When Jill Brown began collecting Belgian wares and furnishings during her four-year stay in the European country, she had to assuage her late husband's concerns as she filled up their basement, their garage, and later, a host of storage units. "He was worried about what I would do with all of that stuff!" Brown laughs. When she relocated to Houston in 2001, her love of products and her inherent entrepreneurial streak allowed her to segue from a much sought-after antiques dealer to the owner of her celebrated shop. aptly named Brown.
In addition to the unique finds she continues to source from France. Holland and Belgium-that old cache long since snatched up by eager designers-Brown crafts the custom lighting that has become the store's signature. Through the years, her definition of what's fit to sell has remained consistent: "I look for goods that I like and that make me experience a visceral reaction. It harkens back to my Midwest pragmatism, but I prefer items that are useful and beautiful to items that are just beautiful any day."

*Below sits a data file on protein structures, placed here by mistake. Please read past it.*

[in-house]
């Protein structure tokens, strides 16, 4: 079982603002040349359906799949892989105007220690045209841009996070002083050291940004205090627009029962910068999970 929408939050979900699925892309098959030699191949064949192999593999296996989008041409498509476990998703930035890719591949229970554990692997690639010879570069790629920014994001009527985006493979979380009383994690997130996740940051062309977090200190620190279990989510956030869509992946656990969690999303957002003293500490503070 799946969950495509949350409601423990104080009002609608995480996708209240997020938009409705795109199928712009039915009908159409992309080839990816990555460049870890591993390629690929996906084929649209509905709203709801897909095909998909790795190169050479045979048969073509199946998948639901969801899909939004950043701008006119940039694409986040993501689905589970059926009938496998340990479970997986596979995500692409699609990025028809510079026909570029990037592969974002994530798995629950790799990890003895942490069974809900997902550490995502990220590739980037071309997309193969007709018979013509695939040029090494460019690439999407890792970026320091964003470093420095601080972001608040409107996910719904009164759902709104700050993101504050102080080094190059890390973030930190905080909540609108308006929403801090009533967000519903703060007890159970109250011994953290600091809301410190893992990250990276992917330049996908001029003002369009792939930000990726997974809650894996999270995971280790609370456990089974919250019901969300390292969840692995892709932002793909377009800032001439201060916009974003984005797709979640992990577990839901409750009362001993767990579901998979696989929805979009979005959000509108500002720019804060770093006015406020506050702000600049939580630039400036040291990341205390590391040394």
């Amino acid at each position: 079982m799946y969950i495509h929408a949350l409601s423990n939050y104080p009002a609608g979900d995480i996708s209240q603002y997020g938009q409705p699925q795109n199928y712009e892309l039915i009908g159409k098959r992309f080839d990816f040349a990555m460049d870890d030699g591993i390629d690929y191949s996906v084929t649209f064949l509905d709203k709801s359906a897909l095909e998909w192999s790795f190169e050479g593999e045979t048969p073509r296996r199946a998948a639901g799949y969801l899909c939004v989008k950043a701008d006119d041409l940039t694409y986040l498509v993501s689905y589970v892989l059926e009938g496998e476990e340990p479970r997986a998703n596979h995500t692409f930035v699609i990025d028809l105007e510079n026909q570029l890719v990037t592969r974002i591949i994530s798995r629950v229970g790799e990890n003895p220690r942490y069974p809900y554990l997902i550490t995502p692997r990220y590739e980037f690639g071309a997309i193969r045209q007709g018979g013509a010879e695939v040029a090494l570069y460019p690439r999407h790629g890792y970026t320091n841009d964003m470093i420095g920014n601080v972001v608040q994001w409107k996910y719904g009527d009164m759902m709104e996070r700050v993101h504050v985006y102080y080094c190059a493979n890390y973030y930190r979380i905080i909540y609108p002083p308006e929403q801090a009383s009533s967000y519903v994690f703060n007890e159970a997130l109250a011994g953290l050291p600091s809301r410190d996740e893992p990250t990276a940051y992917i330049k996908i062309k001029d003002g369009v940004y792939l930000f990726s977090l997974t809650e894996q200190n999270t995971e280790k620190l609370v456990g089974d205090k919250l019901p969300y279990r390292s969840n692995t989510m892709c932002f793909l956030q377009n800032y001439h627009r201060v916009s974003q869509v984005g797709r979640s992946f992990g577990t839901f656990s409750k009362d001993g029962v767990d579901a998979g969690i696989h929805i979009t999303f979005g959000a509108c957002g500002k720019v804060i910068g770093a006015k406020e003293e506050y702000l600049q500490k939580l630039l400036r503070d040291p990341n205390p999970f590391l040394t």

In Paris, I love Merci. It's a concept store with a little bit of everything. A little closer to home, I like Terrain, right outside Philadelphia.
I can't live without really dark black coffee, Clairefontaine notebooks and Mrs. Meyer's geranium-scented cleaning products.
I love everything that John Saladino ever touched. I also admire what Lambert Hitchcock did m the early 1800s; his furniture was so quintessentially American.
On My Nightstand:
I just finished reading Flaubert's A Simple Heart. It's an incredibly poignant short story.
Cy Twombly's blackboard paintings. I have a soft spot for anything school-related.
Country style. I love the Gregory farmhouse that William Wurster designed in the 1920s. It's been seminal in influencing my own little farm project.